Crispy Gamer

Star Wars: The Force Unleashed (PSP)

One thing you can say about Star Wars: The Force Unleashed on the PlayStation Portable is that it lives up to its bigger console cousins. Like those games, it makes an attempt to tell an impressive story, but the gameplay betrays it. Luckily, there are a few additional ways to play this stripped-down port of the PlayStation 2 and Wii versions that keeps it from being a total loss.

The basic plot involves a young boy raised by Vader as his secret apprentice. Once he's grown up, Vader sends him out to hunt down fugitive Jedi, but he also seems to be doing a little inter-Empire subterfuge on Vader's behalf. Hence the opportunity to slaughter Stormtroopers left and right. But behind these machinations, you'll find some strong characterization of the different players, including the apprentice, his droid sidekick, his pilot/love interest and even Vader himself. The genius of the Force Unleashed storyline is that it taps into the things that made Star Wars good back when it was good: shame, betrayal, redemption, family, love, destiny and the storytelling insight to realize that Galactic politics, spaceships and aliens were just a backdrop.

Unfortunately, a lot of the narrative is squeezed out of this smaller handheld version of the game. It's telling that the main menu lists "Force Unleashed" at the top, and then "Story Mode" underneath, as if it was an afterthought. In fact, given the way it's stripped down, that seems to be the case.

For instance, when you storm the junk world of Raxus Prime to kill a renegade Jedi who's constructed a temple out of junk, you can't tell that the final battle was supposed to take place in a replica of the Jedi Council's chambers, with little scrap metal effigies of the Council. None of that is in the game. Maybe before playing the mission, you managed to single out the appropriate databank entries stuck on an extras menu underneath the unlockable concept art. Because otherwise, when the dying Jedi apologizes to thin air for "failing you again", you'd have no idea he thinks he's talking to the Jedi Council.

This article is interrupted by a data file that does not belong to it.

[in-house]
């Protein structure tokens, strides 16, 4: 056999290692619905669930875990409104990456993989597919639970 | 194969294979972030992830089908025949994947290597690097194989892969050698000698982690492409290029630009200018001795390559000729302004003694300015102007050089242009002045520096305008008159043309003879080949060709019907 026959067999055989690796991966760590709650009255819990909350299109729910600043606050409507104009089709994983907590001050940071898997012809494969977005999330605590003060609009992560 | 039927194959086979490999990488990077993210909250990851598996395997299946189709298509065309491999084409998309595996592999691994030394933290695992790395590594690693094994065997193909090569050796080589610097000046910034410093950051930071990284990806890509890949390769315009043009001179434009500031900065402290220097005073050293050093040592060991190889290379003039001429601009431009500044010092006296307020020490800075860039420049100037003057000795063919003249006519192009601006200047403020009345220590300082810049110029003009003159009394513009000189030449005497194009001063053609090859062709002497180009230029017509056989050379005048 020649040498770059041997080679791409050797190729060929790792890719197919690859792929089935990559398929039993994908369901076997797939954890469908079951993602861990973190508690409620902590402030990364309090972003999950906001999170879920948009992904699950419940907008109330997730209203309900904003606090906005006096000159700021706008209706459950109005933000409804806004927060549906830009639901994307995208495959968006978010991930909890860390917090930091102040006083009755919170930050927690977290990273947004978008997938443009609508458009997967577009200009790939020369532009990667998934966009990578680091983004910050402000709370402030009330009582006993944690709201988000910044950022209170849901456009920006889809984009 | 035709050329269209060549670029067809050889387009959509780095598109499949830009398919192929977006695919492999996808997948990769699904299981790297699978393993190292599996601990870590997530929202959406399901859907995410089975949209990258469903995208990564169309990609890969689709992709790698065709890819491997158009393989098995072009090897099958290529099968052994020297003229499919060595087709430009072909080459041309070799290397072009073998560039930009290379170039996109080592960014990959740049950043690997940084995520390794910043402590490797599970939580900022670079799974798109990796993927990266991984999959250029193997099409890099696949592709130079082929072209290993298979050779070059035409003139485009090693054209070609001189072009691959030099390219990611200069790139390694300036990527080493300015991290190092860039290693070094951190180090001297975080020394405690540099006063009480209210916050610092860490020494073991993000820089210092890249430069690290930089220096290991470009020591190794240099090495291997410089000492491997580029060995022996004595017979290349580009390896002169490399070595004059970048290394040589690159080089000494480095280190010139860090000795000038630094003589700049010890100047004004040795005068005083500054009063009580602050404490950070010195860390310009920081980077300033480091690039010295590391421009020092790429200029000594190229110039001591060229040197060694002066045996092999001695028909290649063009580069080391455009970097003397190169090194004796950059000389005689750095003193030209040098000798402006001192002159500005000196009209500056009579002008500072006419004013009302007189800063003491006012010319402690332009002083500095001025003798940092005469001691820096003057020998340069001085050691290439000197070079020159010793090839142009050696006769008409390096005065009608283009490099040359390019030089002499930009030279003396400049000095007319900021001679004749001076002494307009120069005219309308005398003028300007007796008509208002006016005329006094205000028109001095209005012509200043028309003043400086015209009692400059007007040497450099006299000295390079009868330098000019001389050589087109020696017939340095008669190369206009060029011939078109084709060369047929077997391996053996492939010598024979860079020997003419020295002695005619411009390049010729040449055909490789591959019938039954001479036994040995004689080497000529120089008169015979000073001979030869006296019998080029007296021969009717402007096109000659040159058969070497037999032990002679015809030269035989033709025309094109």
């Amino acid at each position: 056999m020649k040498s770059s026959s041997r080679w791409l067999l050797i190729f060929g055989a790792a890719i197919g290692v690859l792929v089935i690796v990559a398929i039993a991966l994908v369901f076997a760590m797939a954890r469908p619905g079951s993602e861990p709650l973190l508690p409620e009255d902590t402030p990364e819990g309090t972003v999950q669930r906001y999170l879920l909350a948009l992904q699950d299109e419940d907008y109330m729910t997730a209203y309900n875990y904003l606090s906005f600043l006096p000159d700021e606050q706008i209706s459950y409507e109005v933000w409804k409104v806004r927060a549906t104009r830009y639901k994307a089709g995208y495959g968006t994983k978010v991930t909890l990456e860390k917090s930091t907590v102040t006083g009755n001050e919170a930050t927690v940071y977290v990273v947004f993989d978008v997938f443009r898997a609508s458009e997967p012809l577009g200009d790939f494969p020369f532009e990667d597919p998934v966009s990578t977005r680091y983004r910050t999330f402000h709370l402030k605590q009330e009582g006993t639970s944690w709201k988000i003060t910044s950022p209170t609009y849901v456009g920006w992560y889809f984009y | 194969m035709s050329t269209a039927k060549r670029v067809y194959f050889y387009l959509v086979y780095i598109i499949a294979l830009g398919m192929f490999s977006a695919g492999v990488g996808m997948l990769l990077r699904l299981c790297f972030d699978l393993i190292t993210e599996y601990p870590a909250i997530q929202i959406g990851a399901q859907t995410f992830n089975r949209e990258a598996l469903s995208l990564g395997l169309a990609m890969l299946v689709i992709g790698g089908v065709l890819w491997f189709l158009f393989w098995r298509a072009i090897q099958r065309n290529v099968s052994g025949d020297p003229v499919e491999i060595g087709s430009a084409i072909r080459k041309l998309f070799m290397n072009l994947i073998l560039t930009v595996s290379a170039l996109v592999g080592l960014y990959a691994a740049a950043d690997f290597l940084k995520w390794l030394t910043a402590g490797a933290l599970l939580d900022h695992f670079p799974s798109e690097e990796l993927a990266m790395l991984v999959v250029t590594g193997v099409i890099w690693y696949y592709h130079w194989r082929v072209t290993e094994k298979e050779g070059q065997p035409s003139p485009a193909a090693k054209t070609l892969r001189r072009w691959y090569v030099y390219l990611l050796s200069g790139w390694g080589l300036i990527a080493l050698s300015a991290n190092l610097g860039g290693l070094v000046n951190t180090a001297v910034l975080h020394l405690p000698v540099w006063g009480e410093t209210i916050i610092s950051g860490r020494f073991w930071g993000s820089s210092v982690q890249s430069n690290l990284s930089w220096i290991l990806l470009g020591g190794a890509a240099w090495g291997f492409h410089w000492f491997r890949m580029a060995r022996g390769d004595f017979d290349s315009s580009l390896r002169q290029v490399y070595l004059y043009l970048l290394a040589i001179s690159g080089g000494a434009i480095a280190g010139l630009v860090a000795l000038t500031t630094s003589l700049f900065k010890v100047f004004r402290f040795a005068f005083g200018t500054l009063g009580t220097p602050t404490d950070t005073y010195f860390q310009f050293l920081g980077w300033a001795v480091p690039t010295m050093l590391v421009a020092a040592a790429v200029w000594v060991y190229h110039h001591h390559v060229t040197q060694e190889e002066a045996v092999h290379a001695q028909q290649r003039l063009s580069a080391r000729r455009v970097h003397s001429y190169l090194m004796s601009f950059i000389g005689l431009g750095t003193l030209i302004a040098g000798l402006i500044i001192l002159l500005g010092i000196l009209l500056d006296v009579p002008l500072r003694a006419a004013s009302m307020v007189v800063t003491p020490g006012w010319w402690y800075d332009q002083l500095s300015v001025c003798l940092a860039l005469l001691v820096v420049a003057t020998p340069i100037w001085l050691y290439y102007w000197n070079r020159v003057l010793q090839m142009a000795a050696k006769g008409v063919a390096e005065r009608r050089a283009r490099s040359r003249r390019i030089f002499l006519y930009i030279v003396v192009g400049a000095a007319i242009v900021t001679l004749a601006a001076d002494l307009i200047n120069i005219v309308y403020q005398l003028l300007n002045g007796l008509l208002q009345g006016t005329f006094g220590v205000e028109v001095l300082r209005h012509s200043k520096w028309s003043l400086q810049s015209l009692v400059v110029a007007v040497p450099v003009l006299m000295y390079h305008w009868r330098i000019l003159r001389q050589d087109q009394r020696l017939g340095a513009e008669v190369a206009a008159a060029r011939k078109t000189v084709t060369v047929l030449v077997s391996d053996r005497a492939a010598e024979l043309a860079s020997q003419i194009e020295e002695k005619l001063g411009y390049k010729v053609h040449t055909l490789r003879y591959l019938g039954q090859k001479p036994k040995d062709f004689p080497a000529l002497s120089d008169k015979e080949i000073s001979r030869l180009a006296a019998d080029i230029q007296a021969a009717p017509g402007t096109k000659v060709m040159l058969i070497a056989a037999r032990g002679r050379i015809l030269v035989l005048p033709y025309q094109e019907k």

This barebones Cliff Notes approach works a little better in the "Force Unleashed" mode at the top of the main menu. This is a collection of set pieces Star Wars fans will already know, so they won't have to read databank entries to appreciate them. You play through these scenarios to unlock more characters and more scenarios. There are historical missions set in places like the Dune Sea where Jabba the Hutt's barges are arrayed around the Sarlacc pit, or in the arena on Geonosis, or in the carbonite chamber where Luke and Vader dueled. Then there's the Order 66 mode, which lets you select a Jedi to play through waves of Stormtroopers and bosses. And, of course, there are duels where you can engage in one-on-one boss battles, playable as ad hoc multiplayer games if you have friends with their own copies of the game.

These "Force Unleashed" scenarios are actually pretty entertaining, partly because they're familiar, but also because they're easy enough to play through once you figure out where the healing potions are. Unlike the next-generation versions of The Force Unleashed, this one relies on healing potions. Even in the difficult boss battles during the Story mode, you simply have to bide your time between healing potion respawns.

As an action game, The Force Unleashed on the PSP doesn't hold up well compared to, say, God of War on the PSP. But it does play well enough as a lightsaber-themed hack-and-slash with passable graphics. The biggest obstacle is the camera, which swings around willy-nilly, but too seldom in the place you want it, and often straight through walls. The textures are coarse, but the animation gets the job done, and there are plenty of sparkly effects and lightsaber swooshes. Unfortunately, the frame rate hitches frequently while the PSP thrashes the UMD in the drive. This is a very load-intensive port.

The Force Unleashed isn't one of the better action games for the PSP, and if you're just interested in Star Wars-themed battles, you'd probably be better off with the PSP version of Star Wars: Battlefront. For all its foibles, it's a more flexible and generous way to get your PSP Star Wars on. But as a stripped-down story and a handful of historical scenarios, this plucky little The Force Unleashed port is a decent enough diversion.

This review was based on a review copy of the game provided by the publisher.